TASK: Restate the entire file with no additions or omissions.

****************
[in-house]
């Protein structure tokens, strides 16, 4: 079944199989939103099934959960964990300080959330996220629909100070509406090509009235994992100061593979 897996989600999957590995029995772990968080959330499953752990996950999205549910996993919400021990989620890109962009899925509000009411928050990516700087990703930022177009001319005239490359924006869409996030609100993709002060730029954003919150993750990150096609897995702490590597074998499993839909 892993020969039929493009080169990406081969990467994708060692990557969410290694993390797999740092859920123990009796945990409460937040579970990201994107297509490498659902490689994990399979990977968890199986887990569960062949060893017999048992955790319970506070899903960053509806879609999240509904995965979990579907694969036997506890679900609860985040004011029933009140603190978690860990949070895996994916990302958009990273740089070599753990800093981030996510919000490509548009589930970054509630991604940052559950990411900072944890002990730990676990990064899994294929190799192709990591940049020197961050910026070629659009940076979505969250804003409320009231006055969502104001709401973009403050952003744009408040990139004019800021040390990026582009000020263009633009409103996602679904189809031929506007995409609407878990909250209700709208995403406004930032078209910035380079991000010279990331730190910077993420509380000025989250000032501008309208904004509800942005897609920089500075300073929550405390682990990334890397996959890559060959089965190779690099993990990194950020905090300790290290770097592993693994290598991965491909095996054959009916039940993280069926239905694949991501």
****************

[in-house]
């Protein structure tokens, strides 16, 4: 079944199989939103099934959960964990300080959330996220629909100070509406090509009235994992100061593979 897996989600999957590995029995772990968080959330499953752990996950999205549910996993919400021990989620890109962009899925509000009411928050990516700087990703930022177009001319005239490359924006869409996030609100993709002060730029954003919150993750990150096609897995702490590597074998499993839909 892993020969039929493009080169990406081969990467994708060692990557969410290694993390797999740092859920123990009796945990409460937040579970990201994107297509490498659902490689994990399979990977968890199986887990569960062949060893017999048992955790319970506070899903960053509806879609999240509904995965979990579907694969036997506890679900609860985040004011029933009140603190978690860990949070895996994916990302958009990273740089070599753990800093981030996510919000490509548009589930970054509630991604940052559950990411900072944890002990730990676990990064899994294929190799192709990591940049020197961050910026070629659009940076979505969250804003409320009231006055969502104001709401973009403050952003744009408040990139004019800021040390990026582009000020263009633009409103996602679904189809031929506007995409609407878990909250209700709208995403406004930032078209910035380079991000010279990331730190910077993420509380000025989250000032501008309208904004509800942005897609920089500075300073929550405390682990990334890397996959890559060959089965190779690099993990990194950020905090300790290290770097592993693994290598991965491909095996054959009916039940993280069926239905694949991501």